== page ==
Bill advances to allow bicyclists to roll through stop signs, red lights

(Francisco Kjolseth | Tribune file photo) Bicyclists make their way through downtown Salt Lake CIty traffic. The Utah Department of Transportation is working on a policy that covers bikes and pedestrians.

A bill to allow bicyclists to legally roll through stop signs and red lights easily cruised through a House committee on Tuesday.

The House Transportation Committee voted unanimously to endorse HB58 and sent it to the full House for consideration.

It would allow bicyclists to treat stop signs as yield signs, and red lights as stop signs. In short, it would allow cyclists to roll through a controlled intersection if no other traffic is present. Idaho and Delaware already have similar laws.

“Cyclists do this anyway, and have for a number of years,” said Rep. Carol Moss, D-Holladay, sponsor of the bill. She said studies on Idaho’s law said it has not increased problems, but actually reduced the number of crashes and their severity.

She said allowing cyclists to keep momentum where possible allows them to more safely and quickly clear intersections.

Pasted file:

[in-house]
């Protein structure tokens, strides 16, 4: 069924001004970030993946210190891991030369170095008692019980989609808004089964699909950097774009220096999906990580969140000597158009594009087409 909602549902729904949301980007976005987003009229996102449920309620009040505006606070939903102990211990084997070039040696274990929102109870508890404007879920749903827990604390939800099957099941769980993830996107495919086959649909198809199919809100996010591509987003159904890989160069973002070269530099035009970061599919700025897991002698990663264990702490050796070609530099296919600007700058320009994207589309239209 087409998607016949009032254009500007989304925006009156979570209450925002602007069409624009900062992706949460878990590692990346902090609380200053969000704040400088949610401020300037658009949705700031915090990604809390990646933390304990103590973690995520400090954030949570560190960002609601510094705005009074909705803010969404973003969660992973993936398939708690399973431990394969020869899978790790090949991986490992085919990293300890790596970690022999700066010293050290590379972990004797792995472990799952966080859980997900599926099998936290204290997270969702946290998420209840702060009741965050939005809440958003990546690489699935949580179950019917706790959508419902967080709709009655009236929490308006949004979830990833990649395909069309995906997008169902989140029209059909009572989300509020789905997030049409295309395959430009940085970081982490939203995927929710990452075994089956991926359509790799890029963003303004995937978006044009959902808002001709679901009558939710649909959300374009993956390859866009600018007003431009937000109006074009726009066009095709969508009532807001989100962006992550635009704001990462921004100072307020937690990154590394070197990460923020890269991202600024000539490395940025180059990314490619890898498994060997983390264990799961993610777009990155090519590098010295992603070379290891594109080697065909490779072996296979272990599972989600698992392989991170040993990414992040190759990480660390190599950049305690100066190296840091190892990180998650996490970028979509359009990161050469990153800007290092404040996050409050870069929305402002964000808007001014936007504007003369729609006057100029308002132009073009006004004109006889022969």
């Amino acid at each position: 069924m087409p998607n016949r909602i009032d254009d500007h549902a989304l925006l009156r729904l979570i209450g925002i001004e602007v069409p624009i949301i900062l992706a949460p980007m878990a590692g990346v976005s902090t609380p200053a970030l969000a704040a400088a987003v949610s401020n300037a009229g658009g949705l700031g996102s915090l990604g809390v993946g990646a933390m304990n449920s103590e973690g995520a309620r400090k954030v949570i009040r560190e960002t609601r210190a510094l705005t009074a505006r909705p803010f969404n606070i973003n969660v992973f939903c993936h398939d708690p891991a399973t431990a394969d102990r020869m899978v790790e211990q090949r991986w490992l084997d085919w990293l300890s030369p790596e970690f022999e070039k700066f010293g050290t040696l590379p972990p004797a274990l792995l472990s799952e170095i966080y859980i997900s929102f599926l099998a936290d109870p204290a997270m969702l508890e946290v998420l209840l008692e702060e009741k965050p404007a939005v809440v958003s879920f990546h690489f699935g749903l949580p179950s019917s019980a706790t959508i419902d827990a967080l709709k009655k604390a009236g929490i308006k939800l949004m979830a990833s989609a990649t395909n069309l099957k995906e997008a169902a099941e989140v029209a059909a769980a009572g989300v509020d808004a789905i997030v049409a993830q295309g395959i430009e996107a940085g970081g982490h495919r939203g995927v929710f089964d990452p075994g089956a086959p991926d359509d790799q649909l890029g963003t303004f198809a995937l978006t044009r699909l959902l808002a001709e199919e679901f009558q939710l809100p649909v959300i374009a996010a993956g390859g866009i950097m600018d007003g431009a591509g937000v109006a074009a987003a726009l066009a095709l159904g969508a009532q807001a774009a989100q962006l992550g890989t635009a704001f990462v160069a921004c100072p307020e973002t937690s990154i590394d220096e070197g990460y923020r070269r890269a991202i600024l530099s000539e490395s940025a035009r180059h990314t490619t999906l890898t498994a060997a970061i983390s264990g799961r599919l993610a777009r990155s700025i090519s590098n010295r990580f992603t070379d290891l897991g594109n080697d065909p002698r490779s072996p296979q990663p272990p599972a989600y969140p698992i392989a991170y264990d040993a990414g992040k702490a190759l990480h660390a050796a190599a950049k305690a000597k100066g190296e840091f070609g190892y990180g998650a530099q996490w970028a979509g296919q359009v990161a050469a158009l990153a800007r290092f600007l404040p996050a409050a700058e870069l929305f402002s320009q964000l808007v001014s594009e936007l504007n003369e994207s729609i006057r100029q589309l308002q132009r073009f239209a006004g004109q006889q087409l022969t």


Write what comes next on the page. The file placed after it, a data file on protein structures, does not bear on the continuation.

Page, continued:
Allow bicyclists to legally roll through red lights and stop signs when no other traffic was present in an intersection. - Read full text

Current Status:

Filed Law Introduced in House House Committee House passage Senate Committee Senate passage Governor's OK

Moss said it is wise for laws to reflect actual practice and allow police to focus on more important laws. Also, she said cyclists are too small to have sensors detect them at some traffic lights, “so they could sit there for up to 10 minutes.”

Several cycling groups supported the bill and said it could help increase ridership and decrease air pollution.

“Pass this law and you will attract more high-tech businesses,” because many people who work for them hope to commute by bicycle, Jim Greene, a bicycle commuter, said.

The Utah Police Chiefs Association opposed the bill. Val Shupe, its executive director, said having different laws for motorists and bicyclists creates misunderstanding on the road, and his group fears it could lead cyclists to be too careless around intersections.